Twin City Times-
Mayor's Corner #196
Ten years ago, our nation suffered one of the most significant tragedies in our history. On this important anniversary of that sad day, we remember the nearly 3,000 people who left their homes that morning ready to go about their work. In an instant they were torn from their loved ones forever. Their families still carry losses that will never in this life be filled; and our country was forever changed.
I remember that morning well. I was in Auburn and in a place of business there I saw on television the buildings of the World Trade Center ablaze with heavy smoke emitting from several floors. I immediately called my wife, Pat, and told her about it. I then called my daughter Karla as she worked in Boston for United Airlines. I told her that I had heard that American Airlines Flight # 11 had originated from Boston around 8:00 A.M. and had hit the first tower. She said, “Yes dad, and we have two planes that left here around the same time that are unaccounted for.” She said “one of them was United Flight # 175”. I said “United 175, that’s our flight to Los Angeles on Friday morning” (September 14). She and her husband, my wife and I were scheduled to fly Los Angeles on United Flight #175 that Friday morning and then from L.A. on to Honolulu, Hawaii.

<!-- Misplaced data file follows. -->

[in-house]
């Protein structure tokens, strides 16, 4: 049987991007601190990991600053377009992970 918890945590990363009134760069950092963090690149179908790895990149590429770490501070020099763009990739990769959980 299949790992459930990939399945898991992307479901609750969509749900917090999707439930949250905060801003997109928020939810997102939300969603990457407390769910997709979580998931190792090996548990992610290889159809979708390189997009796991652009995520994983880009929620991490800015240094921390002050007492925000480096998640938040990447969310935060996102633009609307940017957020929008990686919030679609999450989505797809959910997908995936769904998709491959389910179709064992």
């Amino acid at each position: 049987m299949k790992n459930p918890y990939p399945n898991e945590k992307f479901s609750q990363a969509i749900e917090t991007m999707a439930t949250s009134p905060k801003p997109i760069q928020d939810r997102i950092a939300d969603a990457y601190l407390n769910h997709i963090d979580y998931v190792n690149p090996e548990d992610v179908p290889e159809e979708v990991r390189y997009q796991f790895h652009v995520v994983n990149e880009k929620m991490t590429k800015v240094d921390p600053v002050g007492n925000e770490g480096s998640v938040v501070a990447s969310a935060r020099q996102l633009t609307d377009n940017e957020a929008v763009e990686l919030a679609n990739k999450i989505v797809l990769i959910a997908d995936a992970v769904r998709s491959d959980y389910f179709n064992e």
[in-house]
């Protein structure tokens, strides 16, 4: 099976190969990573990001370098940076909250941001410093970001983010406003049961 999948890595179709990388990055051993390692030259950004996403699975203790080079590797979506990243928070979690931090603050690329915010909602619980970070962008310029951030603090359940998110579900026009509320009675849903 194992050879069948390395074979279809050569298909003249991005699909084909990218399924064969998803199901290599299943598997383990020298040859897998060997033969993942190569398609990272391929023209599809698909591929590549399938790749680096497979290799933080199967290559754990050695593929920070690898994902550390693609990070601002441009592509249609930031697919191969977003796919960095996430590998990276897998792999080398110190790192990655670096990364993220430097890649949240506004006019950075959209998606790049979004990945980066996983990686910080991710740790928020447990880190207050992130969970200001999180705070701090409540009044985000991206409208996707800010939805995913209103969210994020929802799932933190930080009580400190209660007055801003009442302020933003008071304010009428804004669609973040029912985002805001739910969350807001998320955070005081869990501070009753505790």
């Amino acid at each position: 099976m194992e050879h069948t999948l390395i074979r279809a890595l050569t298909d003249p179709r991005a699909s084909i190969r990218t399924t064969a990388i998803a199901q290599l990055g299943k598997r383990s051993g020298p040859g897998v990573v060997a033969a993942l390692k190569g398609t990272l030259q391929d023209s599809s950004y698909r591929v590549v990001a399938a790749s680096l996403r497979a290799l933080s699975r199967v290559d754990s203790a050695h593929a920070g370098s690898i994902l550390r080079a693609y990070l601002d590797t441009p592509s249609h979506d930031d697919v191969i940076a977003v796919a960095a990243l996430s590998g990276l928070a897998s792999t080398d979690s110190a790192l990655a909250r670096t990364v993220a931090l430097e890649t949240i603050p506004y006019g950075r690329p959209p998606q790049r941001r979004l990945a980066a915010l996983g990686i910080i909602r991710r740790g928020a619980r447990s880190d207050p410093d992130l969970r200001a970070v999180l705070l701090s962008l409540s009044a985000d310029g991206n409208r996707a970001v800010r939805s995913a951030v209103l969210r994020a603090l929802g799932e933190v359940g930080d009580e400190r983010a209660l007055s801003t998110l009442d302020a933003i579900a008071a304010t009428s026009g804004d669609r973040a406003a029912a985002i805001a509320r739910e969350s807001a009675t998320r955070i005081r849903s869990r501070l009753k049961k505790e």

Karla then told me that she had two co-workers on 175 that morning. They were heading to Las Vegas via Los Angeles as they had received a special promotion at the Venetian Hotel/Casino. She said they had asked her to go with them as at times she would fly somewhere for the day or a couple of days with co-workers. She told them she couldn’t go with them as she was scheduled to go to Hawaii with her husband and her parents that Friday. I was drawn to tears as I navigated the Maine Turnpike back to the federal courthouse in Portland where my office was located.
Such a tragic event will somehow haunt all of us Americans for as long as we live.
Yet despite the horrors of that day, we remain moved by the way people throughout the United States put aside their differences in the aftermath of the attacks and came together in empathy, love, and support. We remember the many firefighters, police officers and ordinary citizens who searched for survivors and so generously gave of themselves to help the families of the deceased.